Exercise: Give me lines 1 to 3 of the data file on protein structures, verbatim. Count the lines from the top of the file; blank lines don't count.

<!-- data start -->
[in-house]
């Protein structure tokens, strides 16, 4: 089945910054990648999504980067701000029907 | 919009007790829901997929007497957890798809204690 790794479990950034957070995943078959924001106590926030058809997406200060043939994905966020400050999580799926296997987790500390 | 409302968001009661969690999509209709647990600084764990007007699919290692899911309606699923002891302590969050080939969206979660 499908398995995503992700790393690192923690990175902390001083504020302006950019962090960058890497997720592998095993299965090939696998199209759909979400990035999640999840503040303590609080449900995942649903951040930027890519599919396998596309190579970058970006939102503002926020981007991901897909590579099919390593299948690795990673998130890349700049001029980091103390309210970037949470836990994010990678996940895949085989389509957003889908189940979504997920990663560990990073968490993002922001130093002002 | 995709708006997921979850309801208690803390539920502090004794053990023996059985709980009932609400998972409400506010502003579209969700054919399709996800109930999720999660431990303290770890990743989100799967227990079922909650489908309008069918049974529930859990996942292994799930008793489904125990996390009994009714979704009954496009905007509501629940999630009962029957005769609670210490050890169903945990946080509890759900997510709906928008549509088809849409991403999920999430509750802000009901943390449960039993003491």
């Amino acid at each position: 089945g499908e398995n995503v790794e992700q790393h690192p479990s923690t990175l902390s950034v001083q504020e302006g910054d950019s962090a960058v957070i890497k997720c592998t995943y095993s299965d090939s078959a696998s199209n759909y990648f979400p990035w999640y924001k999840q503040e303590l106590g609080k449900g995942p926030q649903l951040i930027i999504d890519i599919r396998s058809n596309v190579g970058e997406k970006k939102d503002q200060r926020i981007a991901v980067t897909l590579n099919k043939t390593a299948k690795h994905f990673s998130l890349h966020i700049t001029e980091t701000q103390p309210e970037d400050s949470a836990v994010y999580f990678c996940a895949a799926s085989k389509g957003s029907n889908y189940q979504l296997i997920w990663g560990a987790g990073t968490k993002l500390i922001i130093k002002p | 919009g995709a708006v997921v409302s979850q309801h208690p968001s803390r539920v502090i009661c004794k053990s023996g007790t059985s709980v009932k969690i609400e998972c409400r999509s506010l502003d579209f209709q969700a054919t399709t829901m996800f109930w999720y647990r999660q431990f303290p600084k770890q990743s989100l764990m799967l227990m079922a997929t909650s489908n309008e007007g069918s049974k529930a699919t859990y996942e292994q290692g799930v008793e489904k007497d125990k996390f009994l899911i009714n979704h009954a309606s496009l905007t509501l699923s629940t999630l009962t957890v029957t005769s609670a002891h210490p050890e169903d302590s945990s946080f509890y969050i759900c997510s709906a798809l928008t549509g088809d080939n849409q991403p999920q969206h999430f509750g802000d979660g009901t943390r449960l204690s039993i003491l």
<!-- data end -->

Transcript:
[in-house]
């Protein structure tokens, strides 16, 4: 089945910054990648999504980067701000029907 | 919009007790829901997929007497957890798809204690 790794479990950034957070995943078959924001106590926030058809997406200060043939994905966020400050999580799926296997987790500390 | 409302968001009661969690999509209709647990600084764990007007699919290692899911309606699923002891302590969050080939969206979660 499908398995995503992700790393690192923690990175902390001083504020302006950019962090960058890497997720592998095993299965090939696998199209759909979400990035999640999840503040303590609080449900995942649903951040930027890519599919396998596309190579970058970006939102503002926020981007991901897909590579099919390593299948690795990673998130890349700049001029980091103390309210970037949470836990994010990678996940895949085989389509957003889908189940979504997920990663560990990073968490993002922001130093002002 | 995709708006997921979850309801208690803390539920502090004794053990023996059985709980009932609400998972409400506010502003579209969700054919399709996800109930999720999660431990303290770890990743989100799967227990079922909650489908309008069918049974529930859990996942292994799930008793489904125990996390009994009714979704009954496009905007509501629940999630009962029957005769609670210490050890169903945990946080509890759900997510709906928008549509088809849409991403999920999430509750802000009901943390449960039993003491």
């Amino acid at each position: 089945g499908e398995n995503v790794e992700q790393h690192p479990s923690t990175l902390s950034v001083q504020e302006g910054d950019s962090a960058v957070i890497k997720c592998t995943y095993s299965d090939s078959a696998s199209n759909y990648f979400p990035w999640y924001k999840q503040e303590l106590g609080k449900g995942p926030q649903l951040i930027i999504d890519i599919r396998s058809n596309v190579g970058e997406k970006k939102d503002q200060r926020i981007a991901v980067t897909l590579n099919k043939t390593a299948k690795h994905f990673s998130l890349h966020i700049t001029e980091t701000q103390p309210e970037d400050s949470a836990v994010y999580f990678c996940a895949a799926s085989k389509g957003s029907n889908y189940q979504l296997i997920w990663g560990a987790g990073t968490k993002l500390i922001i130093k002002p | 919009g995709a708006v997921v409302s979850q309801h208690p968001s803390r539920v502090i009661c004794k053990s023996g007790t059985s709980v009932k969690i609400e998972c409400r999509s506010l502003d579209f209709q969700a054919t399709t829901m996800f109930w999720y647990r999660q431990f303290p600084k770890q990743s989100l764990m799967l227990m079922a997929t909650s489908n309008e007007g069918s049974k529930a699919t859990y996942e292994q290692g799930v008793e489904k007497d125990k996390f009994l899911i009714n979704h009954a309606s496009l905007t509501l699923s629940t999630l009962t957890v029957t005769s609670a002891h210490p050890e169903d302590s945990s946080f509890y969050i759900c997510s709906a798809l928008t549509g088809d080939n849409q991403p999920q969206h999430f509750g802000d979660g009901t943390r449960l204690s039993i003491l």